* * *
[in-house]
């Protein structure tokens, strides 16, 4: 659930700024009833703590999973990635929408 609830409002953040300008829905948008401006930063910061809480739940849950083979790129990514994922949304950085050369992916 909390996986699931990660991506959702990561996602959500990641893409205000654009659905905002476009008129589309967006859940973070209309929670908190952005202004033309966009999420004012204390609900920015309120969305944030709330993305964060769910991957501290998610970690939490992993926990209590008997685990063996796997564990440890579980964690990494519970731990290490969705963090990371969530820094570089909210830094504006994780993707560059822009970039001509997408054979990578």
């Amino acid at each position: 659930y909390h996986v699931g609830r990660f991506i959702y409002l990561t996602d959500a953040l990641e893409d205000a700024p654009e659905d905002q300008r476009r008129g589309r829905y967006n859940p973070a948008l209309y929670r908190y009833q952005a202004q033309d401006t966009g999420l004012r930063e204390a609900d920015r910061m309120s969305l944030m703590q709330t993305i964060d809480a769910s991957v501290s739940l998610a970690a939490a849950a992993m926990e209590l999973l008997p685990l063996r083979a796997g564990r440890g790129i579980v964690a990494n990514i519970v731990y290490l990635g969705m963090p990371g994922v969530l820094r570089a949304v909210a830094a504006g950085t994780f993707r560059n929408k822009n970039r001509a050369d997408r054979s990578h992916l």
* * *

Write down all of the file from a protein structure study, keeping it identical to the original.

[in-house]
């Protein structure tokens, strides 16, 4: 659930700024009833703590999973990635929408 609830409002953040300008829905948008401006930063910061809480739940849950083979790129990514994922949304950085050369992916 909390996986699931990660991506959702990561996602959500990641893409205000654009659905905002476009008129589309967006859940973070209309929670908190952005202004033309966009999420004012204390609900920015309120969305944030709330993305964060769910991957501290998610970690939490992993926990209590008997685990063996796997564990440890579980964690990494519970731990290490969705963090990371969530820094570089909210830094504006994780993707560059822009970039001509997408054979990578």
């Amino acid at each position: 659930y909390h996986v699931g609830r990660f991506i959702y409002l990561t996602d959500a953040l990641e893409d205000a700024p654009e659905d905002q300008r476009r008129g589309r829905y967006n859940p973070a948008l209309y929670r908190y009833q952005a202004q033309d401006t966009g999420l004012r930063e204390a609900d920015r910061m309120s969305l944030m703590q709330t993305i964060d809480a769910s991957v501290s739940l998610a970690a939490a849950a992993m926990e209590l999973l008997p685990l063996r083979a796997g564990r440890g790129i579980v964690a990494n990514i519970v731990y290490l990635g969705m963090p990371g994922v969530l820094r570089a949304v909210a830094a504006g950085t994780f993707r560059n929408k822009n970039r001509a050369d997408r054979s990578h992916l």